• If you don't mind a P2D2 mounted onto a JAMMA card with tinned edge connections then I can easily include that in another batch of pcbs I can get from JCLPCB. The main cost is in the freight so I will just combine it.

    Wow that would be outstanding! I'd be happy to help foot the bill as well!
  • Wuerfel_21Wuerfel_21 Posts: 351
    edited 2019-05-18 - 06:56:48
    escher wrote: »
    So before scrolling support I was hitting 16 full sprites per scanline, but after I'm down to ~14. I'm considering splitting up my feature set into the classic "modes", where e.g. you can have Mode 1 with no scrolling and 16 spl, horizontal or vertical scrolling and 12 spl, bidirectional scrolling and 8 spl, etc.
    You may want to look into a cool thing I did. My driver can split the screen between different modes/settings, like one would do on most retro platforms using scanline interrupts. So one can have a textmode status bar and a scrolling playfield, for example. Or parallax-ish scrolling. And many similiar effects.
    escher wrote: »
    I am absolutely certain however that I am not maximizing my efficiency with how I'm rendering my tiles and sprites, and potentially a lot of performance can be recovered from using some more intuitive PASM.
    A lot of mine's performance comes from a rather novel pixel encoding, where all the masking can be taken care of by the hardware and a pixel can be poked out every 32 cycles. Only works for 4 color tiles though.
    :tilepixel
            shl pattern,#1 wc
    if_c    ror palette,#16
            shl pattern,#1 wc
    if_c    ror palette,#8
            wrbyte palette,pixel_ptr  
            add pixel_ptr,pixel_ptr_stride
            djnz pixel_iter,#:tilepixel
    
    The version for sprites has an extra compare between palette and a copy of it before any rotation, to mask the wrbyte.

    I had a brief look at your code and I see there's a lot of
            add             pxindx, #1
            cmp             pxindx, #8 wz
            if_z call       #tld
    
    If you "invert" pxindex (so it starts at usually-8 and counts down), I think you could optimize it to
            djnz            pxindx, #:next
            call             #tld
    :next
    
    Which, instead of always being 12 cycles, is 4 cycles when the branch is taken. Also less instructions.


  • escherescher Posts: 120
    edited 2019-05-18 - 17:29:18
    I am definitely implementing parallax scrolling via scanline interrupts - pretty much required for things like HUD graphics, statusbars, etc.

    Your pixel poking solution is definitely awesome, however I'm working with full 8-bit colors for all of my graphics.

    Your solution to pxindx tracking is great - exactly the kind of cycle-shaving I'm working towards.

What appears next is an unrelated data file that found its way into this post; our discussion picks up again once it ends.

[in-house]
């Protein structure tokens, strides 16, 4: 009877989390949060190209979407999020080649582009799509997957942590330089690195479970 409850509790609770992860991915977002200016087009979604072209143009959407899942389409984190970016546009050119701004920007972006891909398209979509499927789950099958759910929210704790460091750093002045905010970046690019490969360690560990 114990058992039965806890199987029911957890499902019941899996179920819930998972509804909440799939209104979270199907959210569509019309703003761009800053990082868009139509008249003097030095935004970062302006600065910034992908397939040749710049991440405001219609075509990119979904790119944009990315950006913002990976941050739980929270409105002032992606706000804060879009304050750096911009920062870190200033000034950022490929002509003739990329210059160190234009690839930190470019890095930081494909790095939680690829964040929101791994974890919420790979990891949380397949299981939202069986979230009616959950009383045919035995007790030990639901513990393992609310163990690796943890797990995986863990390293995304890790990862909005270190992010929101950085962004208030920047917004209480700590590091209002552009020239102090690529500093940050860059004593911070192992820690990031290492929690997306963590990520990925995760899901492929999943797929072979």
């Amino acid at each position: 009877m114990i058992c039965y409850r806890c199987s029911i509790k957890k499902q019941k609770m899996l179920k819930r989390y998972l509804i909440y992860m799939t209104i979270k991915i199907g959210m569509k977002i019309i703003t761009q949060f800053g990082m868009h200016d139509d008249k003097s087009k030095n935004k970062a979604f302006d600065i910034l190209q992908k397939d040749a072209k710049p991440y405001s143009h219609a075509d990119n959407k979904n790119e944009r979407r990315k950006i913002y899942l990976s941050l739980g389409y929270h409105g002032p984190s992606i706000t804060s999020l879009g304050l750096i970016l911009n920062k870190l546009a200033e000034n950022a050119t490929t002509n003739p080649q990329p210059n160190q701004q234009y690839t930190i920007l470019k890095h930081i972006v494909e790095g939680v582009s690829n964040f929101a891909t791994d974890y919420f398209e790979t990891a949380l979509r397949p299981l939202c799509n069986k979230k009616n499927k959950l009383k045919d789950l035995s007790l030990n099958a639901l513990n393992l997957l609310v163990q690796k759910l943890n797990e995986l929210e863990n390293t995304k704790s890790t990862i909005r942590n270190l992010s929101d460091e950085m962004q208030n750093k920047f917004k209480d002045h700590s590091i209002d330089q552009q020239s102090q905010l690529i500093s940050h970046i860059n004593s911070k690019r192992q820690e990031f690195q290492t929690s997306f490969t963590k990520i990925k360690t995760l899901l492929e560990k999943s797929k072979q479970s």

• Right now this is the critical section of my sprite rendering code which has the biggest impact on my sprites-per-line:
            ' Parse sprite pixel palette line
            mov             findx,  #sprSzX         ' Store sprite horizontal size into index
    :sprite mov             temp,   curpt           ' Load current sprite pixel palette line into temp variable
            and             temp,   #15 wz          ' Mask out current pixel
            if_z  jmp       #:trans                 ' Skip if pixel is transparent
            add             temp,   cpindx          ' Calculate color palette offset
            rdbyte          curcp,  temp            ' Load color
            mov             temp,   spxpos          ' Store sprite horizontal position into temp variable
            cmp             spxmir, #1 wz           ' Check for horizontal mirroring
            if_z  mov       tmpmir, #sprSzX         ' If so store sprite horizontal size into temp variable
            if_z  sub       tmpmir, findx           ' And invert current index
            if_z  add       temp,   tmpmir          ' And add inverted pixel index
            if_nz add       temp,   findx           ' Or add current pixel index
            if_nz sub       temp,   #1              ' And decrement for inclusivity
            mov             slboff, temp            ' Store scanline buffer offset
            shr             slboff, #2              ' slboff /= 4
            cmp             slboff, #80 wc          ' Check if pixel out of bounds
            if_nc jmp       #:trans                 ' Skip if out of bounds
            add             slboff, #slbuff         ' slboff += @slbuff
            movs            :slbget, slboff         ' Move target scanline buffer segment source
            movd            :slbput, slboff         ' Move target scanline buffer segment destination
            and             temp,   #3              ' temp %= 4
            shl             temp,   #3              ' temp *= 8
            shl             curcp,  temp            ' Shift pixel color to calculated pixel location
    :slbget mov             tmpslb, 0-0             ' Store target scanline buffer segment into temp variable
            mov             slboff, pxmask          ' Temporarily store scanline buffer segment mask
            rol             slboff, temp            ' Rotate mask to calculated pixel location
            and             tmpslb, slboff          ' Mask away calculated pixel location
            or              tmpslb, curcp           ' Insert pixel
    :slbput mov             0-0,    tmpslb          ' Re-store target scanline buffer segment
    :trans  shr             curpt,  #4              ' Shift palette line right 4 bits to next pixel
            djnz            findx,  #:sprite        ' Repeat for all pixels on sprite palette line